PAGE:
Desiree Akhavan directs Chloë Grace Moretz, Sasha Lane and Jennifer Ehle in this teen drama set at a 90s sexuality conversion camp run by misguided Christians.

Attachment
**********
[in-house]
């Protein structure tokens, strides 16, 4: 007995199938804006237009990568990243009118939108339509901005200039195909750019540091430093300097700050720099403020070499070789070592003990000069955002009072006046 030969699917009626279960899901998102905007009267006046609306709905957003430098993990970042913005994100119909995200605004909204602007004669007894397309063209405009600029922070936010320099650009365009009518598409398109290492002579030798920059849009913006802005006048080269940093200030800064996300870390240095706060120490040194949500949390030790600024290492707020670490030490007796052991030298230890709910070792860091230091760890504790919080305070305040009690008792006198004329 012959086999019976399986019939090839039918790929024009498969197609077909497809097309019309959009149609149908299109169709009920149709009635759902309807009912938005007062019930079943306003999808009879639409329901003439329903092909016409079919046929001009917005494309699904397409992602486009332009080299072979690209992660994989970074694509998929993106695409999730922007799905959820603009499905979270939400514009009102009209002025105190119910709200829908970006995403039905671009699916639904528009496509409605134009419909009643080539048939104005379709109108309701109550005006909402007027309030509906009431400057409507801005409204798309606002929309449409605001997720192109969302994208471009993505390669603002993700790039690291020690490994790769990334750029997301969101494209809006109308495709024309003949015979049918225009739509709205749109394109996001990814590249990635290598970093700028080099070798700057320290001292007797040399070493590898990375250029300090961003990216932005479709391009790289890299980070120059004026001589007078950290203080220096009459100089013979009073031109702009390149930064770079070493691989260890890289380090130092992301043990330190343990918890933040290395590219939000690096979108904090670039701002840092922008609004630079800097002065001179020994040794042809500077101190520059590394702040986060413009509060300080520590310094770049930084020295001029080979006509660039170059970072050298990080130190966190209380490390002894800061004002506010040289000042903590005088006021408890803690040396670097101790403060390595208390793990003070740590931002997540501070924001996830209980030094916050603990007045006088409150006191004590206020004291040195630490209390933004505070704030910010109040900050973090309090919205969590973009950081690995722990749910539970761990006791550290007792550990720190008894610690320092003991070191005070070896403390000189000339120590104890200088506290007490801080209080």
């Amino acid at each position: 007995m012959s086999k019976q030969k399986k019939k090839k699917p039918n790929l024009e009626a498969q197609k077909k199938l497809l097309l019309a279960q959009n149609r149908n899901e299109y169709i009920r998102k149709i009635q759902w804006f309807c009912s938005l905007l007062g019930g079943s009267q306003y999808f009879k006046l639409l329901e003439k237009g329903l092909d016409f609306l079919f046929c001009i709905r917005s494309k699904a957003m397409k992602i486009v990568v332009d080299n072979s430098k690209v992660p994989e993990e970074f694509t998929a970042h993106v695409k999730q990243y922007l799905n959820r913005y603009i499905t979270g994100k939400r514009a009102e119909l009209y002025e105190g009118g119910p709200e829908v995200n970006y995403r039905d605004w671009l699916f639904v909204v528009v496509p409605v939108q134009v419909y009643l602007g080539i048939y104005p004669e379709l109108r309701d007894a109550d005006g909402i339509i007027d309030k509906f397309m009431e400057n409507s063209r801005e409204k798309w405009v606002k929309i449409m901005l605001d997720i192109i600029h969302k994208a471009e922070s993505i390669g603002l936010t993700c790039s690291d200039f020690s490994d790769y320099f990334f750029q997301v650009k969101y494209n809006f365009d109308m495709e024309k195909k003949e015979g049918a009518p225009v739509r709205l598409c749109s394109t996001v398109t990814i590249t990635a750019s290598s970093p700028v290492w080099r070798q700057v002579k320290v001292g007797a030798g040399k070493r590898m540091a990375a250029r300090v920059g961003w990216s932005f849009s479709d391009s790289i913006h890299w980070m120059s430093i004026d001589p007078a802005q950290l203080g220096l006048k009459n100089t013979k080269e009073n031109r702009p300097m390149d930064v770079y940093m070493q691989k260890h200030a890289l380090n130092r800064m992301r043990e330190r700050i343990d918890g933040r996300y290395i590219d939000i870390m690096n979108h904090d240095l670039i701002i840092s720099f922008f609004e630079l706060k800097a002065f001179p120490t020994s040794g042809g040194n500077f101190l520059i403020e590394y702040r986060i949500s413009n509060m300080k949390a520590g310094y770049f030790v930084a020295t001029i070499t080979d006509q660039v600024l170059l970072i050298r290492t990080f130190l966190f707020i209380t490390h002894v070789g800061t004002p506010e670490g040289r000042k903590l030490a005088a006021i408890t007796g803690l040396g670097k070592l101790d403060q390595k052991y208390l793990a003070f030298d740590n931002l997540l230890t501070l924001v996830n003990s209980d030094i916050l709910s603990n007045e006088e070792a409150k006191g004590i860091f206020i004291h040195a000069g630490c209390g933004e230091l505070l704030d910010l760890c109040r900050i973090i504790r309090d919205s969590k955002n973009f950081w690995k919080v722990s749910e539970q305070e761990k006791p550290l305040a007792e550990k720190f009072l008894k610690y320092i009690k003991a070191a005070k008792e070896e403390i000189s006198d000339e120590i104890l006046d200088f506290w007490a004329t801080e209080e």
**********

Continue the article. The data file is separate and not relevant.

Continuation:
A very well, made if a little bottled up, teen drama. Attempting to be a low key One Flew Over The Cuckoo’s Nest is admirable. The film is at its best showing the consistently minor but totalitarian injustices of living in a passive aggressive hostile institution. And Moretz conveys the confusion of having her desires suppressed, her loneliness enforced and her interactions policed with aplomb. Yet its all too coy. There’s no heat or passion to the moments of stolen intimacy or minor acts of rebellion. Also like recent teen flicks Love, Simon and The Kings of Summer, the “cool kids” are actually personality vacuums. It is hard to connect with an ensemble where we are told how fantastic pretty faces Sasha Lane and Forrest Goodluck are but they do nothing but nod blankly along with our lead’s underdeveloped worldview and are, at best, present for snatched moments away from the oppressive regime. They don’t challenge or empower, merely are adjacent as mirrors of each other’s acceptableness. The nerdier christians undergoing the harmful “therapy” prove far richer personalities than the grunge kids of instagram. There’s a really great film struggling to get past an effected detached spaced out attitude. As if Desiree Akhavan was fearful of ever showing her cards and letting her leads respond to the drama or move forward from the unfairness of their plight. You just wish this allowed Moretz to breakout a dramatic swing for the fences, get one grand standing monologue or an engaging bit of insurgency. Despite this passivity The Miseducation of Cameron Post engages and affects via its soft sell injustice and subtle main performance.